To curb Omicron, requisition Big Pharma

Submitted by AWL on 1 December, 2021 - 9:30 Author: Martin Thomas

On 23 November South African medical authorities identified the Omicron variant of the virus behind Covid. It had probably been circulating for a while before that, and has already spread to many countries. This sharpens the urgency of requisitioning the patents and other assets of Big Pharma. It focuses three facts:

1. Covid can’t be abolished by a lockdown or even a vaccination drive. Governments which say they will “send coronavirus packing” are blustering.

2. Curbs like mask mandates, work-from-home rules, vax-or-test rules for entering higher-risk spaces, and even full lockdowns, only delay Covid spread. But delay makes time for vaccines to get out, treatments to improve, hospitals to avoid being overwhelmed, mutations to slow down. With winter and Omicron coming, we need delays.

3. Vaccines are not 100%, but they limit spread, and limit severity even more. Vaccinating the world is urgent.

Because of vaccines, the Covid death rate in the UK now is, despite everything, only a tenth of what it was in early 2020 when case counts were similar.

Scientists say that Omicron probably evades existing immunity from vaccines and prior infection to some (unknown) degree. It may also be more transmissible anyway. We don’t know whether it causes worse, similar, or milder disease.

Pfizer says it can probably get a revised vaccine, tweaked to target Omicron, onto the streets in 100 days. In the meantime, existing vaccines or boosters are still urgent, since they almost surely give some protection; and sustainable covid-distancing curbs can slow the spread.

Scientists’ best guess is that Omicron evolved through repeated mutations of the virus in a single patient ill with Covid for a long time. But it has evolved in Africa, where still only 7% are fully vaccinated.

More vaccine supplies have been arriving in Africa since October. But richer countries send such supplies as an afterthought, often at short notice, often near the vaccines’ expiry dates, so it’s difficult to use the supplies efficiently.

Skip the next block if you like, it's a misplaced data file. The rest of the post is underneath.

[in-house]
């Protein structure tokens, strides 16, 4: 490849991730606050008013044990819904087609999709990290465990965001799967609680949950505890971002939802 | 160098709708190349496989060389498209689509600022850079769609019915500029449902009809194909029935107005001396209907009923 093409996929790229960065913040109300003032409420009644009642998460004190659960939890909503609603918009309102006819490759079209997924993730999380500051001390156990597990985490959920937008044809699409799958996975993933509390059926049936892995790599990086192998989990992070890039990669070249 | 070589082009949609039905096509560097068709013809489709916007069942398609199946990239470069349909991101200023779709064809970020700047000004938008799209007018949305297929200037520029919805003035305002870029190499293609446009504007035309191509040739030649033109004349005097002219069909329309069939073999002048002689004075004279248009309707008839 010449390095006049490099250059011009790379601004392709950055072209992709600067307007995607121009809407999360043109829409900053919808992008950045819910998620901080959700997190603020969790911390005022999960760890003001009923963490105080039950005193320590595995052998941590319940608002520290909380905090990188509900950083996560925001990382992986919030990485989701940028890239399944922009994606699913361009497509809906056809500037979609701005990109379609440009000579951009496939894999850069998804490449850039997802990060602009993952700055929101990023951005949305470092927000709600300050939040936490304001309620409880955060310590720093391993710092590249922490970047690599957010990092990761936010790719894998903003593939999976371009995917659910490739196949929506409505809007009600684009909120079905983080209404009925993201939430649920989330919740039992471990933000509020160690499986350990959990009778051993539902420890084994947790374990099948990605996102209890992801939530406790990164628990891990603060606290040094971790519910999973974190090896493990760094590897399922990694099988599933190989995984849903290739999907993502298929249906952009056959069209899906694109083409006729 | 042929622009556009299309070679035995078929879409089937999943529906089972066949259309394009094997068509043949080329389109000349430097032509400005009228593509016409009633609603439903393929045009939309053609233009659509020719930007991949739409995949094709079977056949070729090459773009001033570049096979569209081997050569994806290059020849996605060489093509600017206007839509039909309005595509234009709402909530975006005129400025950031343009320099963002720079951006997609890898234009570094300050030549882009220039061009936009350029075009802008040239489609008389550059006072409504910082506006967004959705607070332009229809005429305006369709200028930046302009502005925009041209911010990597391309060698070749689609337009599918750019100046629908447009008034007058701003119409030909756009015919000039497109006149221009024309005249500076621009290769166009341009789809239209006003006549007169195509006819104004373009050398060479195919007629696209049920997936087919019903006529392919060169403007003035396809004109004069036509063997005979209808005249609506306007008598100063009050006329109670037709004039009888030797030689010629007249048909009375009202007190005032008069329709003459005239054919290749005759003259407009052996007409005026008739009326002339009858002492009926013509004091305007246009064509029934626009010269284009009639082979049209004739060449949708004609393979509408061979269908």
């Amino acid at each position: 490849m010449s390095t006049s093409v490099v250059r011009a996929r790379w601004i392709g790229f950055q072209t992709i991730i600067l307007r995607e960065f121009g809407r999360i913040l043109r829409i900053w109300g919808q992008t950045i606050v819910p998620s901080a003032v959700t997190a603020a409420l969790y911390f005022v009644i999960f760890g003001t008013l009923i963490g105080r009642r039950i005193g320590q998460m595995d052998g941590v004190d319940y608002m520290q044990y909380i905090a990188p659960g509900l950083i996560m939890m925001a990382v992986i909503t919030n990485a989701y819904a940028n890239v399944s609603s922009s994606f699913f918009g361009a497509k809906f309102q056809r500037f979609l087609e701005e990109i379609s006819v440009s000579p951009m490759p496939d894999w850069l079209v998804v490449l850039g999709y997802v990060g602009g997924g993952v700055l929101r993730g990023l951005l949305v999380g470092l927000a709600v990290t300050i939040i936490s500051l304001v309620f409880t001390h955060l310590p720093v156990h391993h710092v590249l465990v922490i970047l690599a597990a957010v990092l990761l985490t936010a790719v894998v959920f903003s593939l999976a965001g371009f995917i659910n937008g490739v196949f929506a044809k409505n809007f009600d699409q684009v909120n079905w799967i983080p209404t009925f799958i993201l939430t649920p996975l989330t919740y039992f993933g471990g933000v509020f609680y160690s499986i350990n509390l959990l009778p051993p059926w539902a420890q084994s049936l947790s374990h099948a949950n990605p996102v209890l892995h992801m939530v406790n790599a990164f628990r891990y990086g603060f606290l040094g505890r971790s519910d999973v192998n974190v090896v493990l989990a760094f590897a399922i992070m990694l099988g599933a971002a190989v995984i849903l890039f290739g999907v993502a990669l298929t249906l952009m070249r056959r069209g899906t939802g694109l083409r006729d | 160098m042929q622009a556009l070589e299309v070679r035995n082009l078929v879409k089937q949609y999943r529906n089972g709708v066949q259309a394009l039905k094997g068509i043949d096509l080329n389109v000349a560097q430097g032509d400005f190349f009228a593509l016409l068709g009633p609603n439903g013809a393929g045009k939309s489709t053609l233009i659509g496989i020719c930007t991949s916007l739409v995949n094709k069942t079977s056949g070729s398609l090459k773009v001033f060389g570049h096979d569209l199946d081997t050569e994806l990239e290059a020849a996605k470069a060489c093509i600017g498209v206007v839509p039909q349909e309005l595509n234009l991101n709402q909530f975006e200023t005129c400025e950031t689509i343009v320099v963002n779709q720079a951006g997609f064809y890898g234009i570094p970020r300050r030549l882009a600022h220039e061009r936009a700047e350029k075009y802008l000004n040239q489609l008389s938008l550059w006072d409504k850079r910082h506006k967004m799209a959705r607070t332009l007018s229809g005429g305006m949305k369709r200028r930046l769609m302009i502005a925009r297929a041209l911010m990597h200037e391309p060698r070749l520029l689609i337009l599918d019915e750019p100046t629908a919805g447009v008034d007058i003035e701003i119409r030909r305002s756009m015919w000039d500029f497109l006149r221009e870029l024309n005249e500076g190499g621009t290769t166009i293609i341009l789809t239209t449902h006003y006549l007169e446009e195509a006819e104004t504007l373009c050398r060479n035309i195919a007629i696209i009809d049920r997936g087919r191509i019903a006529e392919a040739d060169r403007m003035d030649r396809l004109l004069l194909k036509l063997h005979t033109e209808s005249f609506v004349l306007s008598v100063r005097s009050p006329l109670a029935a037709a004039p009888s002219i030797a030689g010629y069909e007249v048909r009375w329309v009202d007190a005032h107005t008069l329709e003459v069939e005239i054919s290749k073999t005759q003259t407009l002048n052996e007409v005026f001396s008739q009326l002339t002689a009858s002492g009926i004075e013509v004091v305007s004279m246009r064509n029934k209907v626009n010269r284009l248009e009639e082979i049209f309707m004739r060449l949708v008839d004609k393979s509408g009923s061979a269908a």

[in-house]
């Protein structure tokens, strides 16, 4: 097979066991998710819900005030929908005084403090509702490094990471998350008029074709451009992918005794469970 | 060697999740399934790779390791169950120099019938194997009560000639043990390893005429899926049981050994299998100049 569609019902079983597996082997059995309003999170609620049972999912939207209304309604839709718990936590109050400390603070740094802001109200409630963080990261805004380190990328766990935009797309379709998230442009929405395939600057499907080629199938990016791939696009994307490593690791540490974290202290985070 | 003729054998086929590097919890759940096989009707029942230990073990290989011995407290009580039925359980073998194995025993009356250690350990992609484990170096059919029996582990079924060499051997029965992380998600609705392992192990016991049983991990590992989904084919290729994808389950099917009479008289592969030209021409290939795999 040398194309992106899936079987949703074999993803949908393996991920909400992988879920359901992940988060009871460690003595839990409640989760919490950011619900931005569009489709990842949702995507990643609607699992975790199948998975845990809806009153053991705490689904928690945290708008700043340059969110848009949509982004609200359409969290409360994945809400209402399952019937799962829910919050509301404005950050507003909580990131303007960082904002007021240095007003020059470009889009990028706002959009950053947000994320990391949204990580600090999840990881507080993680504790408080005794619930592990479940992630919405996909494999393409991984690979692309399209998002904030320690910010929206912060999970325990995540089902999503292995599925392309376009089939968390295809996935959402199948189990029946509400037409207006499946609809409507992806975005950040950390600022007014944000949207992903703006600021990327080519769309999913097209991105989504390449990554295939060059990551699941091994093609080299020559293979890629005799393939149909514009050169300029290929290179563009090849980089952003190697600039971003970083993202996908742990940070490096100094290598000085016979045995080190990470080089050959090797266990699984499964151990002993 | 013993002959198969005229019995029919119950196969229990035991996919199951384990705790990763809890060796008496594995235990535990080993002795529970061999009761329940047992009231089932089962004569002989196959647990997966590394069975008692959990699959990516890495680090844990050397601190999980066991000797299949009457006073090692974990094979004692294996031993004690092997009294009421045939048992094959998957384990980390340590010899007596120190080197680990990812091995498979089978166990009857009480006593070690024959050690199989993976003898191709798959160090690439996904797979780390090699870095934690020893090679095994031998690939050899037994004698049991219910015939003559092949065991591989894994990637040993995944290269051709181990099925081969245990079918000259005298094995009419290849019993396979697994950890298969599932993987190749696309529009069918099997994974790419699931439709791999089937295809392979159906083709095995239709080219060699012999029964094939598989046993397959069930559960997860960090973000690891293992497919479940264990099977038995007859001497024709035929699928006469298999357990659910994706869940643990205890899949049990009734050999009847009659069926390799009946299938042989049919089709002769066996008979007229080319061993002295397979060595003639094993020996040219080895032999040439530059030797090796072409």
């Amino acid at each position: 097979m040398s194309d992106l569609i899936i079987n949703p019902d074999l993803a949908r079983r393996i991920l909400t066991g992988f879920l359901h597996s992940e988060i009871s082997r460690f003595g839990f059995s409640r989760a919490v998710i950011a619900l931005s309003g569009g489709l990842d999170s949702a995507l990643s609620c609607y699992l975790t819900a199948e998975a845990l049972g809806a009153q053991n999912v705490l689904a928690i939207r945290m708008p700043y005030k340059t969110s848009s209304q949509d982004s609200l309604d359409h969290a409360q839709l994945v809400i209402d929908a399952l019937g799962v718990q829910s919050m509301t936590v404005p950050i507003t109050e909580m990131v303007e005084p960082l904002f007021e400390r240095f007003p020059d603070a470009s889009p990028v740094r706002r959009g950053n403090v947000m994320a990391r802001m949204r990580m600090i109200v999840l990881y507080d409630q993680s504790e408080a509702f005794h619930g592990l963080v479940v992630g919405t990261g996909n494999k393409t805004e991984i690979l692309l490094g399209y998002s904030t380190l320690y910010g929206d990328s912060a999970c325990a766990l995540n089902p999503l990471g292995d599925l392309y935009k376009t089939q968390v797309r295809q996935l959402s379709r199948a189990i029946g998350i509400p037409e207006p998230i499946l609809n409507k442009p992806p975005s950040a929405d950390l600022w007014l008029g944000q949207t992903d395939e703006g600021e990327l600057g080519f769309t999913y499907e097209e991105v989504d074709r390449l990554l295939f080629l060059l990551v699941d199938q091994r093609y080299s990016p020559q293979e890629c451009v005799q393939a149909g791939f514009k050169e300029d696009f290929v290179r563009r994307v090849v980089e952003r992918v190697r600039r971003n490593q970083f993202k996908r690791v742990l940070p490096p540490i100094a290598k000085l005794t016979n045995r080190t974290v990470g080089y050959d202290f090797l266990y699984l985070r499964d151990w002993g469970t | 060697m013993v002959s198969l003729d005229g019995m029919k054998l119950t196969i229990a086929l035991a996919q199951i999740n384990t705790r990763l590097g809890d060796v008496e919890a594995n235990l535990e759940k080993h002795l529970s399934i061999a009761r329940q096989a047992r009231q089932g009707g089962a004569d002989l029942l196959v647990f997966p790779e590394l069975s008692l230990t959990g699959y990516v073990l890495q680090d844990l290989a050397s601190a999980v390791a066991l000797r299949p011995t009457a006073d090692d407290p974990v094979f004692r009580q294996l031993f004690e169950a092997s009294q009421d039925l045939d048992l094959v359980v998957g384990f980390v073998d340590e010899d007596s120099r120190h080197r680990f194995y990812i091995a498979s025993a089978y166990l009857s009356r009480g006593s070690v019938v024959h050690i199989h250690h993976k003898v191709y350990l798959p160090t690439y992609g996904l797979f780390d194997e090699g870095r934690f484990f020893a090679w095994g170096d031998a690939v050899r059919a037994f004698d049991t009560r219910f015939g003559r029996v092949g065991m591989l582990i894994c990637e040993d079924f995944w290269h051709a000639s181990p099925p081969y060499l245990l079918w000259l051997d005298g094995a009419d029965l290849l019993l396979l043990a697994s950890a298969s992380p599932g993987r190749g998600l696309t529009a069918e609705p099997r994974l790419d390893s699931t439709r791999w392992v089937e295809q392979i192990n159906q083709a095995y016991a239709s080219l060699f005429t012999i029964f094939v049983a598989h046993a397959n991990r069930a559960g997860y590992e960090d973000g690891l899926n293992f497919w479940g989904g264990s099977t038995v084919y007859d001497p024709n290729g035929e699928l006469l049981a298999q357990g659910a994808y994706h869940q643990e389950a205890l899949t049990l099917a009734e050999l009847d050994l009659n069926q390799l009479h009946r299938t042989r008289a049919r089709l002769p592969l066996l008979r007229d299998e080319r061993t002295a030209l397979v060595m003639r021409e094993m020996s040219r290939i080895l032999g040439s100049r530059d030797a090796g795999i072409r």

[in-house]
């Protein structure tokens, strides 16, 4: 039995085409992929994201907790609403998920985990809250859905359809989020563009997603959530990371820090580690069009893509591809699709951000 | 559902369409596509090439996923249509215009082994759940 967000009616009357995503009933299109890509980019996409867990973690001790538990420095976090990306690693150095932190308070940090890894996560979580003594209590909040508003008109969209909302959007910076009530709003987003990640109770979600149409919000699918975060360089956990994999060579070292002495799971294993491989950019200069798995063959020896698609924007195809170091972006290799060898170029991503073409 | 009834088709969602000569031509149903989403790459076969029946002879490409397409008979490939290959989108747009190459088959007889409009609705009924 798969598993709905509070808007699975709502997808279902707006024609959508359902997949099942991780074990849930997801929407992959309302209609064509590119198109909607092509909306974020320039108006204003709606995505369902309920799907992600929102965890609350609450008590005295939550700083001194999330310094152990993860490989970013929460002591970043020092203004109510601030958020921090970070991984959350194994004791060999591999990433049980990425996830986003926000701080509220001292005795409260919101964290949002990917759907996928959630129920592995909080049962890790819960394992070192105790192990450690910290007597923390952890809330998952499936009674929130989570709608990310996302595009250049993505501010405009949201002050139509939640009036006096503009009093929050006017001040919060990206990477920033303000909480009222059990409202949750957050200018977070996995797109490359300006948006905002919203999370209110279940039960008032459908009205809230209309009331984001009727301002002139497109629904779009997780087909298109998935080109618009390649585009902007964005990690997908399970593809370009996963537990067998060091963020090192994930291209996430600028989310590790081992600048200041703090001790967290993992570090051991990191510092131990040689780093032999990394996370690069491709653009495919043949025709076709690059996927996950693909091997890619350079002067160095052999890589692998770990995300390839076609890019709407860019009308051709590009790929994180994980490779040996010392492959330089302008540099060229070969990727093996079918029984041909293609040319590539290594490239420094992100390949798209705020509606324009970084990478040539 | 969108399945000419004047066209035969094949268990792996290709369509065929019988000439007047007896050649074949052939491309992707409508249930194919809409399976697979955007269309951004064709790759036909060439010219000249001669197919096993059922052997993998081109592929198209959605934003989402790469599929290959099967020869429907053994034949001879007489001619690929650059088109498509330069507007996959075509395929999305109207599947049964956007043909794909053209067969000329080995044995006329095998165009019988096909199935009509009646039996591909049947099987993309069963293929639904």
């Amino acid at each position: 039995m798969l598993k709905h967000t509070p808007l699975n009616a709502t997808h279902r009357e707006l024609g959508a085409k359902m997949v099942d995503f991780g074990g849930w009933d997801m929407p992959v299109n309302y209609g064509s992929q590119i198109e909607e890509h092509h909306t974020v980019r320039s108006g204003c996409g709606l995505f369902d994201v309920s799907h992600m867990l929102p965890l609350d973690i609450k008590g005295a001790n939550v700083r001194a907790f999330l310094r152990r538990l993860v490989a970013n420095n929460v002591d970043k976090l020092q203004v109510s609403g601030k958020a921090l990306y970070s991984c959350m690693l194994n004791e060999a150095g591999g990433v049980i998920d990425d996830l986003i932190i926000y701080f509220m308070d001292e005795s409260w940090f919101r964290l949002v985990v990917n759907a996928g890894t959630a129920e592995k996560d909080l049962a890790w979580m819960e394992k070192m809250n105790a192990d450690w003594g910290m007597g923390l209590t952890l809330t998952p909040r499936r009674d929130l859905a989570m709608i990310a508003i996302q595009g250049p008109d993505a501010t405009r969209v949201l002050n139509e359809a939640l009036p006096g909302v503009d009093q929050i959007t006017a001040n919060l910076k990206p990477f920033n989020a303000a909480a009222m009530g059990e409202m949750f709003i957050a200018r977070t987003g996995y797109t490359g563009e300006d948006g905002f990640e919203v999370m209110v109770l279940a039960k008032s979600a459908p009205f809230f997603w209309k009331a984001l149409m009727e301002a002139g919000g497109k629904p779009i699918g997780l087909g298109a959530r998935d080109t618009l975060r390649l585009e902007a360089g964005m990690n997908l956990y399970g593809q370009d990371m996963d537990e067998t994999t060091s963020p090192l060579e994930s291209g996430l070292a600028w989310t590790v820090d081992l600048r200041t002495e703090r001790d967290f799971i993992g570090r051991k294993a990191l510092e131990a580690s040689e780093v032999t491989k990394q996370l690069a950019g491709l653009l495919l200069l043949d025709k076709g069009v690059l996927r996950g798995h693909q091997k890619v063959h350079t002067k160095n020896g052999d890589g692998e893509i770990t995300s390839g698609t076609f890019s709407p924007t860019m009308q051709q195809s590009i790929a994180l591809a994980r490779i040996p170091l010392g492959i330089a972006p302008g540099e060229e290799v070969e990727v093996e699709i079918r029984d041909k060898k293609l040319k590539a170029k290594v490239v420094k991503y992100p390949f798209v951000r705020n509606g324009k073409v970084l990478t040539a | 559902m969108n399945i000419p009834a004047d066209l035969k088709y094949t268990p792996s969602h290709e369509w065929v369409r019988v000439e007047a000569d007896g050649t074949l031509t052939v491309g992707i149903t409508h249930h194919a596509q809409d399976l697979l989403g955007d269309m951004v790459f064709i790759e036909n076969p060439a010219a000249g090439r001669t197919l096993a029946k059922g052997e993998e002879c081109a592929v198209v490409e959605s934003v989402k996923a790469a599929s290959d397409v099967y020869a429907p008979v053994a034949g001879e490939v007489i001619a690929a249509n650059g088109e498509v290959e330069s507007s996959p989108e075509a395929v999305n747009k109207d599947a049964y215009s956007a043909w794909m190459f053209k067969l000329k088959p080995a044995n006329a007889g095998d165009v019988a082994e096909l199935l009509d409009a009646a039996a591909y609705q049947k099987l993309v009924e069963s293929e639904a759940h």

Africa’s vax rate is still around 0.1 doses per 100 people, as it has been since mid-August. The worldwide rate is still around 0.4/ 100/ day, largely static since May.

There would be limits to the speed of vax production and distribution even with the best social organisation. But over the course of 2021 new vaccines have been approved. Since May there’s been time to build new production lines and increase roll-out.

Probably I was wrong to follow the World Health Organization (and many scientists) in being sceptical about booster jabs. Boosters seem to help a lot. But, four months on from “boosters” starting, it also looks as if by now, with policies that flouted Big Pharma’s “rights” to profit, the world could have delivered both boosters and wide vaccination in poorer countries.

The EU is only now saying it could favour “limited exemptions” to Big Pharma’s patent rights in order to expand production. (The USA came for a full waiver back in May). The labour movement should push for maximum waivers, and indeed for full public requisitioning of Big Pharma’s assets.

Longer term, and short-term too, essential to underpin reducing the toll of Covid is increased social equality and social provision: full isolation pay for all; ample health care and social care with sufficient numbers of well-paid health workers and careworkers; improved housing, with less overcrowding.

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